Recommended treatment for adults and children with MAC infections includes azithromycin, rifampin, and ethambutol. Additional drug options are available for each drug class. Three times per week dosing is used in adult nodular/bronchiectatic disease with recommended regimens of azithromycin 500 to 600 mg, or clarithromycin 1000 mg, plus ethambutol 25 mg/kg, plus rifampin 600 mg. Daily dosing is required in cavitary disease with the additional option of three times weekly streptomycin or amikacin. Recommended daily dosages are: clarithromycin 500 to 1000 mg or azithromycin 250 to 300 mg, plus rifampin 450 to 600 mg, with either amikacin or streptomycin. The American Thoracic Society and Infectious Disease Society of America cite a study that suggests tolerated dosages of 25 mg/kg three times weekly for both drugs. They also state that certain experts recommend considering decreasing dosages to 8 to 10 mg/kg (maximum 500 mg) for patients older than 50 years or receiving treatment longer than 6 months. Antibiotics are continued until the patient has had 12 months of negative sputum cultures. The typical time to the first negative sputum culture is 3 to 6 months, with most patients obtaining negative sputum cultures within 12 months. Treatment failure is defined as the lack of sputum conversion after 12 months or the lack of sputum conversion within 6 months without any improvement clinically or on imaging. In cases of progressively worsening respiratory status where patients continue to fail sputum conversion, surgical resection of the lung parenchyma containing the cavitary disease may be required.[1][2]

Mycobacterium intracellulare has demonstrated rising minimum inhibitory concentrations and overall increased resistance to anti-mycobacterial agents compared to Mycobacterium avium, making it more complicated to treat at times.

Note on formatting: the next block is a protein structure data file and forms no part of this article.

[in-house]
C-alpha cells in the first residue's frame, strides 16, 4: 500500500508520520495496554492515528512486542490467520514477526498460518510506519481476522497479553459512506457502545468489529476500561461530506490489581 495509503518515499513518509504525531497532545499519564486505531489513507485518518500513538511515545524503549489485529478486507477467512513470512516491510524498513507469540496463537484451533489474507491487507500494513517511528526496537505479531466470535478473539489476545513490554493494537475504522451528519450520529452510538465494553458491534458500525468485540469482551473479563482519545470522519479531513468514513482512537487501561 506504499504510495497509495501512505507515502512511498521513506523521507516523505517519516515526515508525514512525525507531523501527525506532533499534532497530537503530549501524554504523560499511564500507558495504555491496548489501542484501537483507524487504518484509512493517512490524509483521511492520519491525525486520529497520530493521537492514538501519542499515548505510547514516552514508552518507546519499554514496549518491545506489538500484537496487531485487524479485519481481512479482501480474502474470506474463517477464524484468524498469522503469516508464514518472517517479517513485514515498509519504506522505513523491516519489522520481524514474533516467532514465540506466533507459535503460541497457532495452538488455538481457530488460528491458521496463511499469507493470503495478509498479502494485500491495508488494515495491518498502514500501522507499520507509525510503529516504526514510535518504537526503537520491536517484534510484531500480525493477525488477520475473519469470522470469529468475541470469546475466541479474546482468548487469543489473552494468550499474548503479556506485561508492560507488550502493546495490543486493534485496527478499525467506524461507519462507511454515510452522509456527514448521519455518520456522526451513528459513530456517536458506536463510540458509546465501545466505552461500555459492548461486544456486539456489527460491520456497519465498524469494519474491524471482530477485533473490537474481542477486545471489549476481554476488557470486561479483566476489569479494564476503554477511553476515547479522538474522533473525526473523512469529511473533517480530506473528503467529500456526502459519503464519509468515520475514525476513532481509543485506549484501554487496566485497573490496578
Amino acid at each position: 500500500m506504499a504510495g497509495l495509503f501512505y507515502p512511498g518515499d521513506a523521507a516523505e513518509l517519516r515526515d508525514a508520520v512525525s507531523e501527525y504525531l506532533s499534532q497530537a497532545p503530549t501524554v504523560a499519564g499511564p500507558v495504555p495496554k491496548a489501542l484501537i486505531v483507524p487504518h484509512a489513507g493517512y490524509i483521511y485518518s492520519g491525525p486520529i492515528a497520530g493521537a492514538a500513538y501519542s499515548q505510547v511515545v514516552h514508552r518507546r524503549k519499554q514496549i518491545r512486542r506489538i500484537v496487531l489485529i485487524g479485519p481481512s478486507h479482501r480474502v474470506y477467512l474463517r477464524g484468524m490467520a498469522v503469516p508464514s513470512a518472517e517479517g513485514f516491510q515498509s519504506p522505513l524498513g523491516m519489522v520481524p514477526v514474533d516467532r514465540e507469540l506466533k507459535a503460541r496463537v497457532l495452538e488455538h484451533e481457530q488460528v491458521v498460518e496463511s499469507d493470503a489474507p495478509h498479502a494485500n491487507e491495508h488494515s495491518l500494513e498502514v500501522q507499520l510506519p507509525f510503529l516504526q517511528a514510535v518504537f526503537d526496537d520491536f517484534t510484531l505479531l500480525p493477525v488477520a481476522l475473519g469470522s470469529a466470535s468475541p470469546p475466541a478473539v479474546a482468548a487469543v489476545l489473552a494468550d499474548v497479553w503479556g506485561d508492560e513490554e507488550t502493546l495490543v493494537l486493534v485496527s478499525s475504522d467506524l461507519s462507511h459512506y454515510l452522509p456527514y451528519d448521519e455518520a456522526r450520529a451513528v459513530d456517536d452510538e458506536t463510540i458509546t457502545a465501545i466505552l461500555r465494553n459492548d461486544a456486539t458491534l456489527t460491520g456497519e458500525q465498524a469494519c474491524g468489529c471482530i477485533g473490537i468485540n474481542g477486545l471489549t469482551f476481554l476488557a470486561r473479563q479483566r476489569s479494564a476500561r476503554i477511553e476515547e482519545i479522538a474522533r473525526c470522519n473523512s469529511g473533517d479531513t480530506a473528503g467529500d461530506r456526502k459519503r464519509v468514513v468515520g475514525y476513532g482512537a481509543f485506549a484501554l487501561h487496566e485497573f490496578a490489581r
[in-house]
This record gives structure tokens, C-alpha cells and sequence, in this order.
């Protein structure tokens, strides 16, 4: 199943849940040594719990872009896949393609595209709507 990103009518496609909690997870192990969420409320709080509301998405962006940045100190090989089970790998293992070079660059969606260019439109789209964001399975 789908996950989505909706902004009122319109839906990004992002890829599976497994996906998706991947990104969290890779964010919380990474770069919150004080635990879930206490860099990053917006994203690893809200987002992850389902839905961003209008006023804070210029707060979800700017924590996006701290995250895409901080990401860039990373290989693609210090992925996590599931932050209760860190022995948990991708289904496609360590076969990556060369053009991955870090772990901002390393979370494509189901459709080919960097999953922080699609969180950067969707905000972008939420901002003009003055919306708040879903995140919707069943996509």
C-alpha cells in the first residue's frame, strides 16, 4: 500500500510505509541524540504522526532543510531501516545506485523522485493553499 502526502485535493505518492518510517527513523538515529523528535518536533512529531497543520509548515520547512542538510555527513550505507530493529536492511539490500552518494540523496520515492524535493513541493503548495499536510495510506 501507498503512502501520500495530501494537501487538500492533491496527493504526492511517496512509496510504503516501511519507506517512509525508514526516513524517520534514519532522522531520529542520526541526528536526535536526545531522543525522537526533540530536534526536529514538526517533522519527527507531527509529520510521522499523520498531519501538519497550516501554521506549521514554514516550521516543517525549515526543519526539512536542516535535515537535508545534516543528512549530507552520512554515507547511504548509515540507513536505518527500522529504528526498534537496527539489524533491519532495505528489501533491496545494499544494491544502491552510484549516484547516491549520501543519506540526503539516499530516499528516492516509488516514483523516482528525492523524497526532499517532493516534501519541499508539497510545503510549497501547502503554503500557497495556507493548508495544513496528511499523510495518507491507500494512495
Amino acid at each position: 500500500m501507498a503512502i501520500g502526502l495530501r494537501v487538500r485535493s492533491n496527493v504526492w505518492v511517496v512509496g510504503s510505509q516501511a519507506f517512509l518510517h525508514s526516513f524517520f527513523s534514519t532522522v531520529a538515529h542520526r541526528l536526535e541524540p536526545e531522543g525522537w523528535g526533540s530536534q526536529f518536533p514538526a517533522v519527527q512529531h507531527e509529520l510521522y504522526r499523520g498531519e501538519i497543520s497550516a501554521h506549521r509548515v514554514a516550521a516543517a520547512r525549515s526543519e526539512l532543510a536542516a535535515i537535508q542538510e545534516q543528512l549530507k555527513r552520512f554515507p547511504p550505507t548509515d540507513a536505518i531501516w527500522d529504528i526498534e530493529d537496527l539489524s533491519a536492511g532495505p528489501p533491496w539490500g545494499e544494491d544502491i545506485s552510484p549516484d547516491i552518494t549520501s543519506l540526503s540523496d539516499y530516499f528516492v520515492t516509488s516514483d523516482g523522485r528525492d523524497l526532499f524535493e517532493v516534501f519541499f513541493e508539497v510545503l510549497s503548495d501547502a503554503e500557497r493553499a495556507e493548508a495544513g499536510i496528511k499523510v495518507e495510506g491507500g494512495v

Alternative agents utilized to treat MAC/MAI pulmonary disease includes inhaled amikacin, clofazimine (as a substitute for rifampin), and moxifloxacin.

Several other atypical mycobacterial species have been shown to cause pulmonary disease and are generally susceptible to macrolides, rifampin/rifabutin, streptomycin, amikacin, doxycycline, and fluoroquinolones. Of note, the pulmonary disease caused by Mycobacterium abscessus is resistant to most antibiotics and can only be cured in a minority of patients by surgical resection. Those that are not cured are administered chronic intermittent antibiotic therapy to attempt to slow disease progression.[1][10]


Treatment for lymphadenitis is based on a two-drug regimen of one macrolide, azithromycin, or clarithromycin, combined with rifampin or ethambutol. Antibiotics are dosed daily and taken until the resolution of symptoms. Surgical resection of infected lymph nodes and tissue is typically used in combination with antibiotic therapy with significantly increased cure rates. The initial antibiotic regimen may be adjusted based on culture susceptibility results.[2] 

Skin and Soft Tissue

Skin and soft tissue infections are treated with combination antibiotic therapy with a variety of options available, including macrolides, doxycycline, fluoroquinolones, trimethoprim/sulfamethoxazole, cephalosporins, or linezolid. Empiric therapies are adjusted once susceptibility testing yields results; however, combination antibiotic therapy is continued due to inducible antibiotic resistance. Surgical debridement is required for infections that are extensive and associated with necrosis.[1]

Differential Diagnosis


  • Tuberculosis
  • Viral lymphadenitis
  • Leukemia/lymphoma
  • Staphylococcus aureus or other bacterial abscesses
  • Bartonella henselae

Skin/Soft Tissue

  • S aureus or Group A Streptococcus
  • Pseudomonas
  • Fungal soft tissue infection
  • Sporotrichosis


  • Tuberculosis
  • Fungal infection
  • Streptococcus pneumoniae